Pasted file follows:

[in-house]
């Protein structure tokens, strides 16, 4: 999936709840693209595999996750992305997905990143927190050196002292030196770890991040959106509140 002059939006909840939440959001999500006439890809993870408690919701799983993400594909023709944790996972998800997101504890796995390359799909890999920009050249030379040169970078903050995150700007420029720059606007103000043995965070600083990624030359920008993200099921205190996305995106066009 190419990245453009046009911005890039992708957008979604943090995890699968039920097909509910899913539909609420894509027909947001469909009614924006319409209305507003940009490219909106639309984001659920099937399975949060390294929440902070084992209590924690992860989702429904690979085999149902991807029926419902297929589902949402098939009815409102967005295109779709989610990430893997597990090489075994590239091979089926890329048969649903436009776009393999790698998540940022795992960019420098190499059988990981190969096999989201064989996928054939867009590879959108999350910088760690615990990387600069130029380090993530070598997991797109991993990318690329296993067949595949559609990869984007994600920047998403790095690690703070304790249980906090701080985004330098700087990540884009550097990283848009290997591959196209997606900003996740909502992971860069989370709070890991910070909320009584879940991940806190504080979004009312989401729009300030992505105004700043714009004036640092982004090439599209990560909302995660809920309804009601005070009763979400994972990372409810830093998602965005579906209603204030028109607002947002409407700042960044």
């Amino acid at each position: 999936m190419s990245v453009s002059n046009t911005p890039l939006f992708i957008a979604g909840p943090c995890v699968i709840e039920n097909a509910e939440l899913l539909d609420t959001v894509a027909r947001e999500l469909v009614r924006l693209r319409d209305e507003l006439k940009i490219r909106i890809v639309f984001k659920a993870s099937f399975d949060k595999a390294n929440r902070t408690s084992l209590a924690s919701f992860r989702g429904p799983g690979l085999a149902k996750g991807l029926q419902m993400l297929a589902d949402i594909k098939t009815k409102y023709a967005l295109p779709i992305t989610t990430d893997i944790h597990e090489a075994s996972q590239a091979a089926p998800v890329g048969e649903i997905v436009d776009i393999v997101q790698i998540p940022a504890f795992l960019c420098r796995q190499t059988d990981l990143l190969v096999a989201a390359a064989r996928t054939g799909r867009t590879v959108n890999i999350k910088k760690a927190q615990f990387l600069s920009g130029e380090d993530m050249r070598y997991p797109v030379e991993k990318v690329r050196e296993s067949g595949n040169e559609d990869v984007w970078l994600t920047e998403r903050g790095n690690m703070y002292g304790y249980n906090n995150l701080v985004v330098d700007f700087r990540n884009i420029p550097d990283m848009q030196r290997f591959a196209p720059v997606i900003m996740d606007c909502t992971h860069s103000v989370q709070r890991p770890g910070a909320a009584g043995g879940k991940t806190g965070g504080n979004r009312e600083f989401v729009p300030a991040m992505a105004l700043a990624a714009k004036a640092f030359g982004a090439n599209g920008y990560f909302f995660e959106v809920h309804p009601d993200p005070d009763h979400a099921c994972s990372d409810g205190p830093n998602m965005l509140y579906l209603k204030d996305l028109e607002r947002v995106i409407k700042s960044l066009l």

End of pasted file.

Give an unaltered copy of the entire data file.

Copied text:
[in-house]
């Protein structure tokens, strides 16, 4: 999936709840693209595999996750992305997905990143927190050196002292030196770890991040959106509140 002059939006909840939440959001999500006439890809993870408690919701799983993400594909023709944790996972998800997101504890796995390359799909890999920009050249030379040169970078903050995150700007420029720059606007103000043995965070600083990624030359920008993200099921205190996305995106066009 190419990245453009046009911005890039992708957008979604943090995890699968039920097909509910899913539909609420894509027909947001469909009614924006319409209305507003940009490219909106639309984001659920099937399975949060390294929440902070084992209590924690992860989702429904690979085999149902991807029926419902297929589902949402098939009815409102967005295109779709989610990430893997597990090489075994590239091979089926890329048969649903436009776009393999790698998540940022795992960019420098190499059988990981190969096999989201064989996928054939867009590879959108999350910088760690615990990387600069130029380090993530070598997991797109991993990318690329296993067949595949559609990869984007994600920047998403790095690690703070304790249980906090701080985004330098700087990540884009550097990283848009290997591959196209997606900003996740909502992971860069989370709070890991910070909320009584879940991940806190504080979004009312989401729009300030992505105004700043714009004036640092982004090439599209990560909302995660809920309804009601005070009763979400994972990372409810830093998602965005579906209603204030028109607002947002409407700042960044």
């Amino acid at each position: 999936m190419s990245v453009s002059n046009t911005p890039l939006f992708i957008a979604g909840p943090c995890v699968i709840e039920n097909a509910e939440l899913l539909d609420t959001v894509a027909r947001e999500l469909v009614r924006l693209r319409d209305e507003l006439k940009i490219r909106i890809v639309f984001k659920a993870s099937f399975d949060k595999a390294n929440r902070t408690s084992l209590a924690s919701f992860r989702g429904p799983g690979l085999a149902k996750g991807l029926q419902m993400l297929a589902d949402i594909k098939t009815k409102y023709a967005l295109p779709i992305t989610t990430d893997i944790h597990e090489a075994s996972q590239a091979a089926p998800v890329g048969e649903i997905v436009d776009i393999v997101q790698i998540p940022a504890f795992l960019c420098r796995q190499t059988d990981l990143l190969v096999a989201a390359a064989r996928t054939g799909r867009t590879v959108n890999i999350k910088k760690a927190q615990f990387l600069s920009g130029e380090d993530m050249r070598y997991p797109v030379e991993k990318v690329r050196e296993s067949g595949n040169e559609d990869v984007w970078l994600t920047e998403r903050g790095n690690m703070y002292g304790y249980n906090n995150l701080v985004v330098d700007f700087r990540n884009i420029p550097d990283m848009q030196r290997f591959a196209p720059v997606i900003m996740d606007c909502t992971h860069s103000v989370q709070r890991p770890g910070a909320a009584g043995g879940k991940t806190g965070g504080n979004r009312e600083f989401v729009p300030a991040m992505a105004l700043a990624a714009k004036a640092f030359g982004a090439n599209g920008y990560f909302f995660e959106v809920h309804p009601d993200p005070d009763h979400a099921c994972s990372d409810g205190p830093n998602m965005l509140y579906l209603k204030d996305l028109e607002r947002v995106i409407k700042s960044l066009l």